Let’s start with the front lining. First of all, I found I had to change the pattern a little there. As you can see in the first picture, I took away some width of the front facing, reducing it to about 15 cm (the line in black ink).
Have a look at what the book has to say about the cut of the lining pieces:
As you can see, it’s quite straightforward. I decided against the darts, since I do not have the shoulder arrow on the outside piece, either, and the vertical reduction seam (that starts at the armscye) is so narrow, in my pattern, thatI do not think it will make a difference with regard to the fit. Besides… the lazy bunch at Belstaff obviously didn’t do either of those darts anyway 😉
As a right-handed person, I place the inside pocket – just as the original – on the left side of the coat. After some research, I decided to place it about 5 cm above the topmost button position, and made it 13 cm wide. I think I will go with 15 cm in the “real” coat later on, though. The next pictures show the thread marking:
What follows now, is a standard bound pocket, and you’ll find a more detailed step-by-step instruction in any sewing book.
Stabilise the lining with some fusible interfacing. Be clever and use lighter one than I did here… It remained visible from the right side.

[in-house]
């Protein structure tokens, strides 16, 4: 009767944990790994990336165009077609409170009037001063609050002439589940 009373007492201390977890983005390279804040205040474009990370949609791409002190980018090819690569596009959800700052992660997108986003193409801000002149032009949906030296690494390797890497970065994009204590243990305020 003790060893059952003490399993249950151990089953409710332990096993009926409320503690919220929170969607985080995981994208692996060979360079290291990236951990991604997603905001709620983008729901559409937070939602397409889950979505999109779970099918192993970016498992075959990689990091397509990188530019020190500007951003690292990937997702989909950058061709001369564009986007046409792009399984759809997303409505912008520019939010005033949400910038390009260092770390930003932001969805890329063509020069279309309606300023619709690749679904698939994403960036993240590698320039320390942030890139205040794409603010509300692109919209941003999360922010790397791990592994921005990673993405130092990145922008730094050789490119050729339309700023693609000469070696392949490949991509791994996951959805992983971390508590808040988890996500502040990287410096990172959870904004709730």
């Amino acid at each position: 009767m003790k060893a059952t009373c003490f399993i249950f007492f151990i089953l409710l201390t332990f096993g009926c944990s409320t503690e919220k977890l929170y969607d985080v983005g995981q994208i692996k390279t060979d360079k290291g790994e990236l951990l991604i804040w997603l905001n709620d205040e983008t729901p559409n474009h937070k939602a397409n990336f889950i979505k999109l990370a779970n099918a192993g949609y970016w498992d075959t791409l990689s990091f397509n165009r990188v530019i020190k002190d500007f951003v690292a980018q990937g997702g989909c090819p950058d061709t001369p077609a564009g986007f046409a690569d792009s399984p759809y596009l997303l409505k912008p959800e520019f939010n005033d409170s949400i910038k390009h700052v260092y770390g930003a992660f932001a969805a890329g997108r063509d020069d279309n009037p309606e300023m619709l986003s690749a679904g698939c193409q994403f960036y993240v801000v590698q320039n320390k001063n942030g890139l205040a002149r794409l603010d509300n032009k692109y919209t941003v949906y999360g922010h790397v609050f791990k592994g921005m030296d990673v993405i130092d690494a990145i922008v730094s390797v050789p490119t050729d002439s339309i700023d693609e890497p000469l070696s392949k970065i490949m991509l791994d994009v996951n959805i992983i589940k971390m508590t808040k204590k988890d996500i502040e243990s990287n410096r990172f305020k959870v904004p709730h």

Sew on the piping pieces (that’s where the two parallel seams you see in the left-hand side picture come from) on the right side. Cut open the slit, stopping about 1,5 cm from each end to create the triangle shapes at the short ends.
Pull the piping through the cut. Iron so that the pipings meet at the centre.
Baste the pocket closed. Machine stitch along the long edges. Move the triangles onto the other side, as well, and machine stitch to the pipings (please, do look this up in some sewing book).
You need two rectangular pieces, one lining fabric, one some (random) cloth. They are sewn onto the pipngs’ seam allowances…
…and then stitched together to form a simple pocket.
This prepared lining is now attached to the front facing, which I had to change accordingly (see the new chalk line).
The next two pictures show the result. For easier handling during the rest of the process the lining is basted to the outer fabric. I also fastened the welt pocket pouch as well as the inside pocket pouch to the hair canvas to make sure things stay in place later on.